For each cell or tissue sample, 25 μg of total RNA and 8 μg of oligo(dT) (pd(T)25–30; Amersham Pharmacia Biotech Europe, Orsay, France) were mixed, heated to 70°C, and progressively cooled to 42°C. Complex probes were then prepared by simultaneous reverse transcription and labelling for one hour at 42°C in the presence of 50 μCi of [α33P]-dCTP, 120 μM of dCTP, 20 mM each dATP, dTTP, and dGTP, and 200 U of reverse transcriptase (Superscript; Life Technologies, Paisley, UK). After one hour, 200 U of reverse transcriptase were added again, and the mix was incubated at 42°C, then at 68°C for 30 minutes with 1 μl of 10% sodium dodecyl sulphate (SDS), 1 μl of 0.5 M EDTA, and 3 μl of 3 M NaOH and equilibrated at room temperature for 15 minutes. Neutralisation was with 10 μl of 1 M Tris/HCl plus 3 μl of 2 N HCl. Unincorporated nucleotides were removed by filtration on a G50 column. Specific incorporation gave an overall radioactivity of approximately 25 × 106 counts/minute for each probe.


The probe was denatured for five minutes at 100°C with 2 μg of polyd(A) (pd(A)80), and then incubated in 1 ml of prewarmed hybridisation mix (5× saline sodium citrate (SSC), 5× Denhart's, 0.5% SDS, and 500 μg sheared salmon testes DNA) for 2.5 hours at 65°C. The filters were prehybridised for six hours at 68°C, then hybridised for 48 hours with the probe, washed in SSC/SDS baths, and finally wrapped in plastic and exposed to a Fuji imaging plate. Quantitative data were obtained by scanning in a FUJIX BAS 1500 (Fuji, Clichy, France) system. Hybridisation signatures were determined by a modified version of the BioImage software (Millipore, Molsheim, France).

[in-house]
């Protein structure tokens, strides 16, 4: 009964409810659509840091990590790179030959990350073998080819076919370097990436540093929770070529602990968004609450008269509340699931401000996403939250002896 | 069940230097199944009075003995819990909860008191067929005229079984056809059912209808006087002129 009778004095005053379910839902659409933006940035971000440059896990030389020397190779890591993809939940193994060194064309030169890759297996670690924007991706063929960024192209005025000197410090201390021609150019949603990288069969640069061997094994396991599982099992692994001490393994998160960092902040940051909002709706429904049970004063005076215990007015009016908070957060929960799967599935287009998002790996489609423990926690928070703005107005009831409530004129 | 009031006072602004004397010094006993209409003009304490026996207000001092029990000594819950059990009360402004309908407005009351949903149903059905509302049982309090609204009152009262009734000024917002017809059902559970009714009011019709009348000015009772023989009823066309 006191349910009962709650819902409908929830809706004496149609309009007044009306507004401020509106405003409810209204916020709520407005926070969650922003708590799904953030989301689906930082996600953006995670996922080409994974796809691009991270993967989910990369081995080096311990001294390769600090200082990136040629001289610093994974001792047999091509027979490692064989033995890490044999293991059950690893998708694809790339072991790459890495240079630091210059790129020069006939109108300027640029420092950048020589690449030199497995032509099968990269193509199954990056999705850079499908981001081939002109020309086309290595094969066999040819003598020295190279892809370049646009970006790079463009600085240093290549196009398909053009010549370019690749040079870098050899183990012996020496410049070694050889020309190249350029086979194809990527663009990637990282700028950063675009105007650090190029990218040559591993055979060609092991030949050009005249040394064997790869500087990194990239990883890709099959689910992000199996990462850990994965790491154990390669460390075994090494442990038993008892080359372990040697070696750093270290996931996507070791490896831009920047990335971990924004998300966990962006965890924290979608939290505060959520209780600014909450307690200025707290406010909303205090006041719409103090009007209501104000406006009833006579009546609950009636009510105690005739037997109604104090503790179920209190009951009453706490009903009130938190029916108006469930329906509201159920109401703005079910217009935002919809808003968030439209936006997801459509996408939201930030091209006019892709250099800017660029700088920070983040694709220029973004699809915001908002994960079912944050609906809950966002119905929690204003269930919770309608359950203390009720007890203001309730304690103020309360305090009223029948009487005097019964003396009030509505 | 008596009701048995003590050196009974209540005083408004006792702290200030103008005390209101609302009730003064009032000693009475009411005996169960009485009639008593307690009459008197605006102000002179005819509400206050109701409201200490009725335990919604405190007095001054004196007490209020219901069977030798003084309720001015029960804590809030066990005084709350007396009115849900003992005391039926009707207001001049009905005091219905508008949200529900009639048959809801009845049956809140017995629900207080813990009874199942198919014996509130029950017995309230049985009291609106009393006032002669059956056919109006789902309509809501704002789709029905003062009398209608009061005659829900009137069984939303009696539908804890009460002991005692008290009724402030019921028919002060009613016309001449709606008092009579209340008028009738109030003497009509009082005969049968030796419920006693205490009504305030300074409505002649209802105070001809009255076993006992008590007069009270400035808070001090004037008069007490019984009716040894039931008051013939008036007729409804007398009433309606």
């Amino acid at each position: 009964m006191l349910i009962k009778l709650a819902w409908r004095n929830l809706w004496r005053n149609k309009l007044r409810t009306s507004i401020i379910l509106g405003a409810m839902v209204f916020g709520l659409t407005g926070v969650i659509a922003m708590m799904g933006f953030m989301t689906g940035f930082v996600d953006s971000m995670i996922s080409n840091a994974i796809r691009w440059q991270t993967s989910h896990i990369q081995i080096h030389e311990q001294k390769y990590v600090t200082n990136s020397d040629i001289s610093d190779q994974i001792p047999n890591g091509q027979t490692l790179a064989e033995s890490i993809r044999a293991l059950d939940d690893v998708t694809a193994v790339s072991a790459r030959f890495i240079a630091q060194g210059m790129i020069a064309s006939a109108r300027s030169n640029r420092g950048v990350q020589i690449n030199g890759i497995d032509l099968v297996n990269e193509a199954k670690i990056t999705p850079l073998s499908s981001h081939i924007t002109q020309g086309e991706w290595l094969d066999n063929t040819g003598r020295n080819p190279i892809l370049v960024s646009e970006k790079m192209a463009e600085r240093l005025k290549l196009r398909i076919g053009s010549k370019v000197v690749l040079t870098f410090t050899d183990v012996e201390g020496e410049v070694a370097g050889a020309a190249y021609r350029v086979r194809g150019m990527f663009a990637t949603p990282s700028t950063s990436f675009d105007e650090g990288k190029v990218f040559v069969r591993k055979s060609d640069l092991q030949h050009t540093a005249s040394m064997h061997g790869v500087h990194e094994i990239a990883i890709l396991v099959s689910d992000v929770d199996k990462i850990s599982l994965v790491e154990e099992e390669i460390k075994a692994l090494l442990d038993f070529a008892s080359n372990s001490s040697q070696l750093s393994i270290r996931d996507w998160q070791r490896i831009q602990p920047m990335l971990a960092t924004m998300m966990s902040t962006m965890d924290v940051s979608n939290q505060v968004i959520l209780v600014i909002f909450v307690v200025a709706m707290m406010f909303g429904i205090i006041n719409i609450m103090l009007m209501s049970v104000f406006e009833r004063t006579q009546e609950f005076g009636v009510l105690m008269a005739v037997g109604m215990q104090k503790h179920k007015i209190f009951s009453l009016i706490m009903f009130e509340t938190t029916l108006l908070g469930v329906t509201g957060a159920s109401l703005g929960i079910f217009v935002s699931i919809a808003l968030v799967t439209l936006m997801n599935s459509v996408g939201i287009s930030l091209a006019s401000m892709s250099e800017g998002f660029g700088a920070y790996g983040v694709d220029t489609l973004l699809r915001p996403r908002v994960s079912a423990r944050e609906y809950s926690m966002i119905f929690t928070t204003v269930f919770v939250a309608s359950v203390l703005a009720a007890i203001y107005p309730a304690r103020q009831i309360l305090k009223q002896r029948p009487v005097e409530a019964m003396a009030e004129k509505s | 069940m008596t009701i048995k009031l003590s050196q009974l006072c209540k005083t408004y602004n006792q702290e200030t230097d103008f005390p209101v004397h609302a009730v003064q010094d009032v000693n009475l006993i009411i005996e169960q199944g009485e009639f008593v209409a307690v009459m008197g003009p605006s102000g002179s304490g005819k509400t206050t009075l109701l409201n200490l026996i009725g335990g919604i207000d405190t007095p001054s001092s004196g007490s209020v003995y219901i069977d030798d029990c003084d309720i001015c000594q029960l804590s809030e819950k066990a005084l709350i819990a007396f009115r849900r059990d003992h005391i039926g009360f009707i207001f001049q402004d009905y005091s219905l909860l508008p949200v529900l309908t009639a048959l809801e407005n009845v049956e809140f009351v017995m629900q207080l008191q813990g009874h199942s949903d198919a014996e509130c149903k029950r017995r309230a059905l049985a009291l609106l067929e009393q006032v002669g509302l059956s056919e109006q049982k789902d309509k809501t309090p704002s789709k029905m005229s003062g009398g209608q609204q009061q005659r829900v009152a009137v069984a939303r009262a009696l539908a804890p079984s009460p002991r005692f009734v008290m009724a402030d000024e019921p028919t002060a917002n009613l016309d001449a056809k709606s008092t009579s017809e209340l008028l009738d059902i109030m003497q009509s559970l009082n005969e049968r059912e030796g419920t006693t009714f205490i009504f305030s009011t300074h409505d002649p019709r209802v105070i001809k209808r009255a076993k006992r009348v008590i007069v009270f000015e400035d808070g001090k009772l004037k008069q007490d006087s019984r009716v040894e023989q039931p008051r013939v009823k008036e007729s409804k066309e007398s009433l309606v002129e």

Normalisation is based on the choice of an internal reference that, in independent hybridisations, could correct for differences in labelling, washing, duration of exposure, and progressive degradation of the filter. Normalisation was performed according to the supplier's instructions, by dividing the intensity of signal obtained with each clone by the average intensity of the signals of the seven housekeeping genes that had a relatively constant expression level among the different samples. This procedure was previously shown by the manufacturer to be the most convenient and accurate approach to normalisation (Atlas cDNA Expression Arrays User's Manual; http// Our controls showed that it did provide consistency between different hybridisations (see below).


To determine the correlation between cDNA array data and IHC, we focused on the expression of the caspases, a family of crucial apoptotic regulators. IHC was performed on paraffin wax sections using specific monoclonal antibodies for caspases 2, 3, 7, 8, and 9, after antigen retrieval by heating. Caspase 4 was detected on frozen sections. All antibodies were from Immunotech-Beckman (Marseille, France). All specimens were processed with the LSAB kit (Dako) according to the supplier's recommendations, counterstained for five minutes in Harris's haematoxylin, and mounted in gelatine. Germinal centre and virgin B cells localised in the mantle zone of reactive lymphoid follicles on sections were compared with sorted cell populations of germinal centre and virgin B cells analysed on arrays.